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Use the Principles of Influence to Spot When You’re Being Manipulated by a Scam

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There are many factors that influence what we choose to buy or do. Some of them we’re aware of, and some of them are subconscious. But people who understand what influences us can use tactics to manipulate us into making decisions. We might be persuaded in the moment, only to regret our actions later. By learning the principles of influence and the tactics people use to persuade us, we can get better at spotting when something or someone is trying to compel us to react.



See 7 Ways You are Being Influenced with Dr. Robert Cialdini for a complete transcript of the Easy Prey podcast episode.

Robert Cialdini is an author, a keynote speaker, and a leading expert on influence and persuasion. His books have been published in forty-four languages and sold over seven million copies, and he has been a New York Times, Wall Street Journal, and USA Today bestseller. He also has a personal interest in learning about influence and persuasion.

A Personal Interest in the Principles of Influence

Robert is a self-described pushover. He has been a sucker and easily fallen for the appeals of salespeople and fundraisers coming to his door. He frequently found himself in possession of things he didn’t want or contributing to causes he knew nothing about. At one point, he thought, “There must be something besides the merits of the offer driving me to buy these things, because I don’t want these things. It must be how the offer is presented.” He realized there had to be other psychological factors that pushed him towards these choices. The idea was worth studying. And it wouldn’t just help him – other people would also be interested in knowing what factors encouraged others to say yes.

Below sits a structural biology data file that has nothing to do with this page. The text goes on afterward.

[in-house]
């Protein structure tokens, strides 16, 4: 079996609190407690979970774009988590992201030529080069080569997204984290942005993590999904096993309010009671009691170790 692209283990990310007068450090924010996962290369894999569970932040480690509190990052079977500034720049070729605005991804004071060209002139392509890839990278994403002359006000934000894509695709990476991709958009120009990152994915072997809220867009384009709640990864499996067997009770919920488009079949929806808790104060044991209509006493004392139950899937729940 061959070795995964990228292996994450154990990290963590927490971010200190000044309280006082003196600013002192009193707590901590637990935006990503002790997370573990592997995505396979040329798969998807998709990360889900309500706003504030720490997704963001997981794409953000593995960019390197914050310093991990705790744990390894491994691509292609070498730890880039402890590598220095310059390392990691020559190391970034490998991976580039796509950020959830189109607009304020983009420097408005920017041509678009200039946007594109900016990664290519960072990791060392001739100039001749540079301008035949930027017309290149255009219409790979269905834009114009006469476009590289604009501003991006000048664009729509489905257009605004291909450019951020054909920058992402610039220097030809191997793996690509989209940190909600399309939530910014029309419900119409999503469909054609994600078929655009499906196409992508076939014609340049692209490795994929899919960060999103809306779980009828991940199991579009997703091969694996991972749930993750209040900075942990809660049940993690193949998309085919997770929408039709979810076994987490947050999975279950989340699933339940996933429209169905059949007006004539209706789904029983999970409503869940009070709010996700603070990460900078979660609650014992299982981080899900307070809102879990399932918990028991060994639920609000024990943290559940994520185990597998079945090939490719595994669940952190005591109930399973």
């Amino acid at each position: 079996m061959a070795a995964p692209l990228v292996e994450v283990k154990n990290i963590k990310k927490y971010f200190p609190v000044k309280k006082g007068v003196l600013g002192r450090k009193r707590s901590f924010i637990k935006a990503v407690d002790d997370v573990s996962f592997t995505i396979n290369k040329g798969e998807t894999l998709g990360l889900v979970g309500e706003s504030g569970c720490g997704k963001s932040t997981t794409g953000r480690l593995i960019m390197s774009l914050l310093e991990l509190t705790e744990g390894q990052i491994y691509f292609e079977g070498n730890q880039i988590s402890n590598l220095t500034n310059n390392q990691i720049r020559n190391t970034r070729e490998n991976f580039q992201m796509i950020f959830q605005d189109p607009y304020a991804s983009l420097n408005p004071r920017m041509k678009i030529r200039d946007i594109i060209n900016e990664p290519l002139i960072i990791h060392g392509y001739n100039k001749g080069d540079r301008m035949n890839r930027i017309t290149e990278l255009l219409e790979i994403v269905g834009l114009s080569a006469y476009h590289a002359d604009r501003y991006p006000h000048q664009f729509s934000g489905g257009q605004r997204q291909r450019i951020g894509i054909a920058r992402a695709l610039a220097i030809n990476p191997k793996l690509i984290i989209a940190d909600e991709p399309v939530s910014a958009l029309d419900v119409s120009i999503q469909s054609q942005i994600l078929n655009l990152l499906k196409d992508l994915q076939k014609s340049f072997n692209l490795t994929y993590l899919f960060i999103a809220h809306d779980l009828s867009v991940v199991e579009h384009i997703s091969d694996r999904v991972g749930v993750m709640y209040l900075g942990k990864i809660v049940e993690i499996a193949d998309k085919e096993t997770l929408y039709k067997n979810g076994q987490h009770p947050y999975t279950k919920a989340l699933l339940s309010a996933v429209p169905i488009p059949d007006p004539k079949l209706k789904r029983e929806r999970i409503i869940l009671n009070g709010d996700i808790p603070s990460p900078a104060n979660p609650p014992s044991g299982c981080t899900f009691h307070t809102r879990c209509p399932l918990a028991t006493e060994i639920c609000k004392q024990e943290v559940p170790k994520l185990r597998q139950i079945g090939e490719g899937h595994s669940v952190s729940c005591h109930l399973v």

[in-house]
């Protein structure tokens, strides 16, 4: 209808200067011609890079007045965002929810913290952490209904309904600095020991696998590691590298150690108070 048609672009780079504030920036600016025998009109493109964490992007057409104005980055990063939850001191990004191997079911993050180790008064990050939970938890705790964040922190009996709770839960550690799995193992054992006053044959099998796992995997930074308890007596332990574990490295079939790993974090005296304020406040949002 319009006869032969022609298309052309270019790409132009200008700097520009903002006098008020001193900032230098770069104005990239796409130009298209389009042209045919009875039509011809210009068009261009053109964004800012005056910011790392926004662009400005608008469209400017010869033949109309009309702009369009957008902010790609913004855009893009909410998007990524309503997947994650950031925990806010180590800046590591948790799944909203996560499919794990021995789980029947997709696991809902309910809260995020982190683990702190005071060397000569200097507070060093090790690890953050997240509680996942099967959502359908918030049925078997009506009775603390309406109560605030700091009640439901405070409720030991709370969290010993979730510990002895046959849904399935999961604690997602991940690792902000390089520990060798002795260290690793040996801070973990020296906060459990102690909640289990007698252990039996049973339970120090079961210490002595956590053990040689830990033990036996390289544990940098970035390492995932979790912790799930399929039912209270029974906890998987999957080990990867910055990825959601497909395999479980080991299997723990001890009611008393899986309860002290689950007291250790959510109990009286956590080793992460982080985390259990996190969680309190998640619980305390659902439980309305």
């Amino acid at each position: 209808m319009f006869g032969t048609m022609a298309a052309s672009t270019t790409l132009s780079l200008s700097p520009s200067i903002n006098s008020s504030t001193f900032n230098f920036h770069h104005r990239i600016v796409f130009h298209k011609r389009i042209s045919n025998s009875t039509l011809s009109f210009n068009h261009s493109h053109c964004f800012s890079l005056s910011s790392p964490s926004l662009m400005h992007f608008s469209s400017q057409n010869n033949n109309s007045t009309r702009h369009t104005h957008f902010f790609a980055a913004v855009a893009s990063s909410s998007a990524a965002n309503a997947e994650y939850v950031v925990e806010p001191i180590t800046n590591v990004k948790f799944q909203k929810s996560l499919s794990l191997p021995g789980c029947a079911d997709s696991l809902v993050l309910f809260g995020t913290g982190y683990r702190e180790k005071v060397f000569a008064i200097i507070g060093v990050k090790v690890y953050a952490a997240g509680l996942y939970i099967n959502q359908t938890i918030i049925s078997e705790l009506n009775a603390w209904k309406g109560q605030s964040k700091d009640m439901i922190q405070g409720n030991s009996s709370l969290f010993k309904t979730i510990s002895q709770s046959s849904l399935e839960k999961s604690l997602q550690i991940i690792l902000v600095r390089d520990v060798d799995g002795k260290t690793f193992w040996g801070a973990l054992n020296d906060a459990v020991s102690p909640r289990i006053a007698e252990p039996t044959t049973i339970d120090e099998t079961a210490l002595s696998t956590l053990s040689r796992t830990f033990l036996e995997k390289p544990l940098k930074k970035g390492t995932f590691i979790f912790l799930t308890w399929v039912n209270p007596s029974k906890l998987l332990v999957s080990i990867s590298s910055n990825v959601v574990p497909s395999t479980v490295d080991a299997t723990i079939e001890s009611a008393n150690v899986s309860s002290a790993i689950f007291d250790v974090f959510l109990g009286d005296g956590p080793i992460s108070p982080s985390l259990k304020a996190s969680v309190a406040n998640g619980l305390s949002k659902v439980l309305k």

So Robert started systematically and scientifically studying the psychological factors that lead people to say “yes” to things. He spent about four years in the process. And for the first two and a half years, he went undercover. Disguising his identity and goals, Robert joined the training program of as many “influence professions” as he could. He answered ads for trainees and learned to sell portrait photography over the phone, sell insurance from an office, sell cars from a lot, and sell nutrition packages door-to-door. In addition, he infiltrated training programs and fundraisers to find out how they got people to say yes. He even studied recruiters and how they convinced people to move from a job where they’re doing well to an uncertain new job where they might not succeed. What did all these people say? What were they doing to influence people?

The Results of Robert’s Research

Robert was looking for commonalities. He wanted to find the principles of persuasion and social influence and how they were being used when the goal was to get people to say yes. It surprised him how small the footprint really was. Across all the training programs and influence professionals he experienced, he only counted six universal principles of influence. He wrote a book on the topic, covering one principle per chapter.

But Robert didn’t stop there. He kept researching. When revising the book into an updated version that released this year, he added a seventh principle and how it was used on the internet and digital platform. The updated version includes twenty additional pages, a lot of new research into the influence process, including how it functions, why people are susceptible, and how people harness it for profit. The seven principles of influence are not necessarily unethical, but they definitely can be used in unethical ways.

Principle #1: The Principle of Reciprocation

The first principle of influence is the principle of reciprocation. This principle exists in every human culture. We all teach our children that they are obligated to give back behavior given to them. If Robert gives you a birthday gift, you should give him one. If you do Robert a favor, he now owes you a favor.

Here’s something that’s true around the world: People say yes to those they owe.

Dr. Robert Cialdini